Sneak Peak: The Signature of All Things, by Elizabeth Gilbert
I’m working to get into a rhythm with this posting, and I’d like to dedicate Mondays to a short snippet of whatever I happen to be reading. Today, my Sneak Peak comes from The Signature of All Things, the latest from the lovely Elizabeth Gilbert. I discovered her with Eat, Pray, Love, and followed her straight through to Committed. While I’m slightly ashamed to say I haven’t read any of her fiction until now, I’m completely enthralled with this book as well. What I’m finding most exciting about this book are her descriptions.
The book opens with a kind of background of Alma Whittaker, the fierce young protagonist of the book. Her father, Henry, has made a name for himself in botany, in a feat of entrepreneurship that would inspire many young startup-hopefuls today. Henry, in my mind, believes firmly in the addage If you can’t work with them, beat them at their own game.
Henry was not handsome. He was certainly not refined. In all truth, there was something of the village blacksmith about his ruddy face, his large hands, and his rough manners. To most eyes, he appeared neither solid nor credible. Henry Whittaker was an impulsive, loud, and bellicose man, who had enemies all over the world. He had also become, in the past years, a bit of a drinker.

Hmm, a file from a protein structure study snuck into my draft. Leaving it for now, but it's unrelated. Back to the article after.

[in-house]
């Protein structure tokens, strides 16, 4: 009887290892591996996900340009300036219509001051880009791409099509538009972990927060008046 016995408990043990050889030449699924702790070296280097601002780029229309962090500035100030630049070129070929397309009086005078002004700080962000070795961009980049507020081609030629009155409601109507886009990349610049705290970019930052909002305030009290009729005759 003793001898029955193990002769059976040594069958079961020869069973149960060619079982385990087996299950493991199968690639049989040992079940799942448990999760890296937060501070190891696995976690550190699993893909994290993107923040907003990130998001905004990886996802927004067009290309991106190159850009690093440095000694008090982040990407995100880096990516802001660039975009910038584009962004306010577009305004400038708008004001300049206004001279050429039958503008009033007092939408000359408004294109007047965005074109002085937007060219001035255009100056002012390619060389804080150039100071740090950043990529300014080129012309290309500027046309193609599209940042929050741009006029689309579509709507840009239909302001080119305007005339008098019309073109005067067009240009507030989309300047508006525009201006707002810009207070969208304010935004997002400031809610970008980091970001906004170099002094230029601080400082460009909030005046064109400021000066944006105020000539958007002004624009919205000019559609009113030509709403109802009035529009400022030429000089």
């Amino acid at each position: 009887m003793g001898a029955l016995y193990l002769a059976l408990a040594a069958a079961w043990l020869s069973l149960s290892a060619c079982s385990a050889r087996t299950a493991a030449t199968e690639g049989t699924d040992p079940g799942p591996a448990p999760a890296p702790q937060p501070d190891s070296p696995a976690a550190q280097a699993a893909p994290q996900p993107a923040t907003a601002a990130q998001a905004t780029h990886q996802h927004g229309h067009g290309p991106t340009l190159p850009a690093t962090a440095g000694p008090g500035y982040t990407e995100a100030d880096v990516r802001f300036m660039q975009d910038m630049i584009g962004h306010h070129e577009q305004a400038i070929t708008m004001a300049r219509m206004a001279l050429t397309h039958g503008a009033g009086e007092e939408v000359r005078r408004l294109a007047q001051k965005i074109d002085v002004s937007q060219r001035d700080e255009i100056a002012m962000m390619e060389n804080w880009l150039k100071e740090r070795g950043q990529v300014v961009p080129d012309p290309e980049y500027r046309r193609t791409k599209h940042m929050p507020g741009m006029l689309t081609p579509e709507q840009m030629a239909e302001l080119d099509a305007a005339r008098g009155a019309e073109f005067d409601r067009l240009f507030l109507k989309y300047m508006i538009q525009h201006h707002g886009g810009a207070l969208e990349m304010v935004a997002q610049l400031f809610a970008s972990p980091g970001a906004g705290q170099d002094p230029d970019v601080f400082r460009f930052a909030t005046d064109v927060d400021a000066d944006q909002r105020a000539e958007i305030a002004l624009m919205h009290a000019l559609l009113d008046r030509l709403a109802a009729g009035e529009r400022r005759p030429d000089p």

Sounds like quite the catch, right? Fortunately for him, he did snare the eye of a youngish Beatrix van Devender:
She was neither plain nor pretty, which seemed just about right for a wife. She was stout and boomless, a perfect little barrel of a woman, and she was already rolling toward spinsterhood when Henry met her. To most suitors’ tastes, Beatrix van Devender would have appeared dauntingly overeducated. She was conversant in five living languages and two dead ones, with an expertise in botany equal to any man’s. Decidedly, this woman was not a coquette. She was no ornament of the drawing room. She dressed in the full spectrum of colors that one associates with common house sparrows. She nursed a hard suspicion of passion, exaggeration, and beauty, putting her confidence only in that which was solid and credible, and always trusting acquired wisdom over impulsive instinct. Henry perceived her as a living slab of ballast, which was precisely what he desired.
I, myself, may be a bit suspicious of a man who not only thought of me as “a living slab of ballast,” but who liked me that way. That being said, the two married and begat Alma, a girl described as “her father’s daughter”:
Ginger of hair, florid of skin, small of mouth, wide of brow, abundant of nose. This was a rather unfortunate circumstance for Alma, although it would take her some years to realize it.
There’s a particular scene in Alma’s childhood that I soared while reading, but I won’t give that away; you’ll have to read it for yourselves. The Signature of All Things is my Book of the Week this week, so stay tuned for the review to be posted Friday.